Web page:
Ride and handling
Keener drivers need not apply; the choice for you in this segment is BMW’s 1 Series, which is clearly more involving and fun than a Golf-derived hatchback whose prime duty will be covering lots of miles in fuss-free calm. The Sportback is by no means an Audi from the bad old school of Ingolstadt, as – in the main – it rides pretty well and has accurate, consistent steering that isn’t totally bereft of feel. But if you’re expecting it to light up a drive home down your favourite back roads, you’ll be disappointed.
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Its strengths lie in tidy, cross-country pace and truly grown-up motorway manners. There’s a lot of mechanical grip to play with in the Sportback, with even the front-driven models resisting understeer admirably, and this characteristic is only enhanced by the addition of the Haldex-derived quattro four-wheel drive system. If you utilise the road holding and the impressive levels of body control the A3 can muster up, you’ll realise that the Sportback is travelling quicker than you’d give it credit for along a winding road.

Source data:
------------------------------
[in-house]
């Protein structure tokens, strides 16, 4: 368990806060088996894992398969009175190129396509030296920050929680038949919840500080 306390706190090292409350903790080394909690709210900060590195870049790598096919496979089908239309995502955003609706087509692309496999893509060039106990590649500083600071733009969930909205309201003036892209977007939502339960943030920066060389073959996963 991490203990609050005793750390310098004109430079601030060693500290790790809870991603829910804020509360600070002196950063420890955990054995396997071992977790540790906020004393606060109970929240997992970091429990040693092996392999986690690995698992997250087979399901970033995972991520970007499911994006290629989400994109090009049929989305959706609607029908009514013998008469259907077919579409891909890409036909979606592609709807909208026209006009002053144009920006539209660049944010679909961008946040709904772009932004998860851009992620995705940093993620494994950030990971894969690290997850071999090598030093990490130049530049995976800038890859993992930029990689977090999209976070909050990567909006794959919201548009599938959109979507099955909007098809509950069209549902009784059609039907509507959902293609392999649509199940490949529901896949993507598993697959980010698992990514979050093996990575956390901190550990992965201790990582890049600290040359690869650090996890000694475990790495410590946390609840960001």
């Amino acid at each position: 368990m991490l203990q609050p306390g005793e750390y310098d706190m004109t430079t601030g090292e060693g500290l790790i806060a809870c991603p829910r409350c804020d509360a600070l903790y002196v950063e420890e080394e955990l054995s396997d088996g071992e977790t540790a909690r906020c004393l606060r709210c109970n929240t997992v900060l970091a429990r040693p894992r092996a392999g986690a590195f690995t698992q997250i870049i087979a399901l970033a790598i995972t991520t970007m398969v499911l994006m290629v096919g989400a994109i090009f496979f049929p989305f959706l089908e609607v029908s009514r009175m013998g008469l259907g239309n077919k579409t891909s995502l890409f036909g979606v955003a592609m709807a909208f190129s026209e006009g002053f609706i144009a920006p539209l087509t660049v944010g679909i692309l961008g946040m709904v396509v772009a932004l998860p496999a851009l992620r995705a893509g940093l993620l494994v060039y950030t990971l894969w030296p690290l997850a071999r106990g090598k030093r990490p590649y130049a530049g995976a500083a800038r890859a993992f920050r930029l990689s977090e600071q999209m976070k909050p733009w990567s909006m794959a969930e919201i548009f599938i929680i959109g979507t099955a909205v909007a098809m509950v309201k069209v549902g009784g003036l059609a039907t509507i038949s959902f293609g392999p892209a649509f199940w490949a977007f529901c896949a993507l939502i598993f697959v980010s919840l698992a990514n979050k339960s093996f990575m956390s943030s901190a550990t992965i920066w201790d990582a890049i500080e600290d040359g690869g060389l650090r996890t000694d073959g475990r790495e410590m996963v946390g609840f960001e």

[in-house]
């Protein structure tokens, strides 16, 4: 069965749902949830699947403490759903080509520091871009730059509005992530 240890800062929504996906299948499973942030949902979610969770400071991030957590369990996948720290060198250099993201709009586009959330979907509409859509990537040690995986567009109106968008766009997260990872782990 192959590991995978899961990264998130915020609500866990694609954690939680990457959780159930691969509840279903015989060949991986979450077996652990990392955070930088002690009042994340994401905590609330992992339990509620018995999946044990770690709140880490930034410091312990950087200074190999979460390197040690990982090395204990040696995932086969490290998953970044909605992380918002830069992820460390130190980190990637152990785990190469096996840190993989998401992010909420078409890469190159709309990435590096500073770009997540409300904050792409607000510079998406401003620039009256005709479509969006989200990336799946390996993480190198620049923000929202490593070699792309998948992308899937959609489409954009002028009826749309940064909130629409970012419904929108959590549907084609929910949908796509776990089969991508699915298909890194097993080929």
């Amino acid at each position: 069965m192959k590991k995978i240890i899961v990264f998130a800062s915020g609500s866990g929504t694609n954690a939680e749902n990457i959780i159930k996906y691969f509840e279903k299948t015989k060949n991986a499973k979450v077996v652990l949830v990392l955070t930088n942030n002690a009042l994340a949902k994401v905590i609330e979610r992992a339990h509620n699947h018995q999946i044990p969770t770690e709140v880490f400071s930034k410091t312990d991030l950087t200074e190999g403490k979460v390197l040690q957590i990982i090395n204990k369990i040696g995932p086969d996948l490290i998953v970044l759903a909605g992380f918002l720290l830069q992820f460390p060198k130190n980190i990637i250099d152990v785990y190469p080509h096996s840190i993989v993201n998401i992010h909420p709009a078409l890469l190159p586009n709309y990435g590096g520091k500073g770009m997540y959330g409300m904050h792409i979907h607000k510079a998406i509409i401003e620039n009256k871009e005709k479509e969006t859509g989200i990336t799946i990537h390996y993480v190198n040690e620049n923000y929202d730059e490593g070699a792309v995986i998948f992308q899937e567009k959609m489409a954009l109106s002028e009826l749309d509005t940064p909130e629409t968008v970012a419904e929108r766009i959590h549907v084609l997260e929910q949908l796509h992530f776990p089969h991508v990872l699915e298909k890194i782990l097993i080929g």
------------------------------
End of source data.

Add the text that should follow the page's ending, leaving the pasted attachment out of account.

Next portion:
It’s also a serene cruiser capable of fooling you into thinking you’re driving a far larger Audi than an A3 when you’re on the motorway. It limits wind and road noise almost to the point of silence, while none of the drivetrains are rowdy. Larger wheels and sportier suspension (we’re thinking here of the no-cost option S line set-up that’s a further 10mm lower than the standard 15mm drop) can upset the composure on really terrible surfaces but no variation of Sportback should ever be outright uncomfortable; its high level of refinement is another method the A3 employs to make it feel expensive and premium. For the vast majority of buyers, this will be the reason they’ll opt for the Sportback in the first place.